When East Carolina lost 49-24 to Tulsa last Saturday at Dowdy-Ficklen Stadium, it finalized the Pirates going 1-7 in the American Athletic Conference for the second straight year and three out of four seasons.
In the immediate aftermath of that defeat, coach Mike Houston was asked about his first season with the Pirates and their 4-8 overall record, but also what could develop or is needed for ECU to fare better in the AAC in future seasons.
Is it speed? Size? Both?
“The big thing that stands out each week is the size and the speed of the fronts on the offensive and defensive lines in this league,” Houston said. “It is a big-boy league. We all know the skill kids because anybody can sit in the stands and see the skill kids and how explosive some of those guys are, but the fronts in this league are no different from what you are going to see in most of the top conferences across the country.”
A breakdown of the Tulsa-ECU matchup, when the Golden Hurricane came in with a 3-8 record and East Carolina was 4-7, supports Houston’s stance.
Tulsa’s starting offensive line weighed an average of 312 pounds, including 6-foot-3, 325-pound sophomore center Gerard Wheeler. The average weight for its starting three-man defensive front was 292. The Pirates’ average weights were 293 for the starting O-Line and 253 on the defensive line. All of the Pirates’ D-Line starters were upperclassmen, including three seniors.
The visitors used their size advantage to rush for 338 yards. ECU had 75.
“The biggest thing that gave us difficulty was their counter-T, and we just couldn’t scrape over and get into the gaps that we were supposed to,” said ECU nose guard Alex Turner, a senior who is 6-2, 274 and was often matched up against the bigger Wheeler.
The Pirates ran for 135 yards and three touchdowns the previous week in a win at Connecticut. Tulsa held Pirate starting running back Darius Pinnix to 27 yards on 14 carries, and quarterback Holton Ahlers was the team’s leading rusher with 35 yards.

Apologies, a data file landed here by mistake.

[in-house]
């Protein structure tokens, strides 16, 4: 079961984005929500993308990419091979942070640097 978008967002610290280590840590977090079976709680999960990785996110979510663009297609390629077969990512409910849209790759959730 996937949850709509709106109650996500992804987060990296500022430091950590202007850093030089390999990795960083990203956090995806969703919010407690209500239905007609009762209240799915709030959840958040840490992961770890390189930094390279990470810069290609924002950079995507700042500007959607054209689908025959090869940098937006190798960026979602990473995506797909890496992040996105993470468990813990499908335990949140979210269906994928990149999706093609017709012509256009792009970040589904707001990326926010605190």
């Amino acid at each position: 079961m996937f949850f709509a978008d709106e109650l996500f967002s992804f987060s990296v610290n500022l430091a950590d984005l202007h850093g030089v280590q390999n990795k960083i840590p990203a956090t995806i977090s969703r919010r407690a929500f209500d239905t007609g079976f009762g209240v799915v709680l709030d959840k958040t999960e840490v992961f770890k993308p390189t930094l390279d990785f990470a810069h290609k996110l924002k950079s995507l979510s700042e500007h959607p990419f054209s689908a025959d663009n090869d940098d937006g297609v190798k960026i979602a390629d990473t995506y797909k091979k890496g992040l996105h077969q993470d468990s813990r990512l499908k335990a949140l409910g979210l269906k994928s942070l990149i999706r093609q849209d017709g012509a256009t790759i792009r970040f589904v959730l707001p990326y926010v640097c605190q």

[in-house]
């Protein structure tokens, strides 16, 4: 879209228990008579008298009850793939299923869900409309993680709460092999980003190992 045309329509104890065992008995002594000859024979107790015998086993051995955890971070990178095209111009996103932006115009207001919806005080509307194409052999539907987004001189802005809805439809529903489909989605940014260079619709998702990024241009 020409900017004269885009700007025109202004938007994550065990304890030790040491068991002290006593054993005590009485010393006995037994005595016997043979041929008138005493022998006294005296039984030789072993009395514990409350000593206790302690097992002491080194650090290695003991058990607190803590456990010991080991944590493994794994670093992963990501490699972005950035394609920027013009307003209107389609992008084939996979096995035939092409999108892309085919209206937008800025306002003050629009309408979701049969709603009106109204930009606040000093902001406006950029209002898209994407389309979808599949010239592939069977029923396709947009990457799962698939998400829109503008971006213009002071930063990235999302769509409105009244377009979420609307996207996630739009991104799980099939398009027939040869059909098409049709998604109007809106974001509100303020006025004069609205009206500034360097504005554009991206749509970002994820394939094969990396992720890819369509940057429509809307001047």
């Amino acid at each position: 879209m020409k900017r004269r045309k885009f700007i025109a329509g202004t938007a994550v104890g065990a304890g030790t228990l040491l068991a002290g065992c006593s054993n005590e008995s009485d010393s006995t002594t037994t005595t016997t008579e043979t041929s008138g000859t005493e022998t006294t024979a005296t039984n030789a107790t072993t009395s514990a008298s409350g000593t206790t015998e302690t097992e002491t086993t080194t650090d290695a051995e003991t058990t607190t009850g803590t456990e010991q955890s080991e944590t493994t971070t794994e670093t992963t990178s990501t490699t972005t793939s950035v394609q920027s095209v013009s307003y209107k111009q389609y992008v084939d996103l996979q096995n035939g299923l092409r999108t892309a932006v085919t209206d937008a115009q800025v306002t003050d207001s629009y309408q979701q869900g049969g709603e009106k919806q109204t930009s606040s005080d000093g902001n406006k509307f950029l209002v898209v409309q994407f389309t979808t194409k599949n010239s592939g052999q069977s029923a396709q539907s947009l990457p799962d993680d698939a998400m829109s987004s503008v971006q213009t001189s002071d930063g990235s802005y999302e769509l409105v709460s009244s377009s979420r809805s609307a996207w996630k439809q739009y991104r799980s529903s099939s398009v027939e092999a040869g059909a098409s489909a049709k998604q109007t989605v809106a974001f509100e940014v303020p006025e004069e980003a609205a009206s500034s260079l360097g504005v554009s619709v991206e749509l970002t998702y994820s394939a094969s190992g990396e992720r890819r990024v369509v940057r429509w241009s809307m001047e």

Both of the ECU player representatives for postgame interviews were senior linemen. They voiced optimism in the team’s future under Houston.
“There was tremendous progress made and obviously this was not the way we wanted to end the season, but I told the guys when we were giving our senior speeches that when I look at all them, I don’t see a losing program,” center Branden Pena said. “The record doesn’t reflect who we are and it is not going to in the future. They are going to get the job done in the future.”
Houston, who came to East Carolina last December with an 80-25 career record, also remained positive despite a frustrating final game of the year. The Pirates finished 3-9 overall in 2016, ‘17 and ‘18.
“We are all disappointed in the end to the season, but at the same time when given some time to reflect back on the season, we will look back because Tuesday is the one-year mark of when I was hired,” he said. “A year ago I was hired to take over this program, and yes it is in better shape than it was one year ago. ... The culture in our locker room and the work ethic and the commitment to each other and unity, there are so many positives off the field.
“There is so much positive about the group that we have right now. We just have to continue to push forward and continue to develop and fight to get our program where we want it to be.”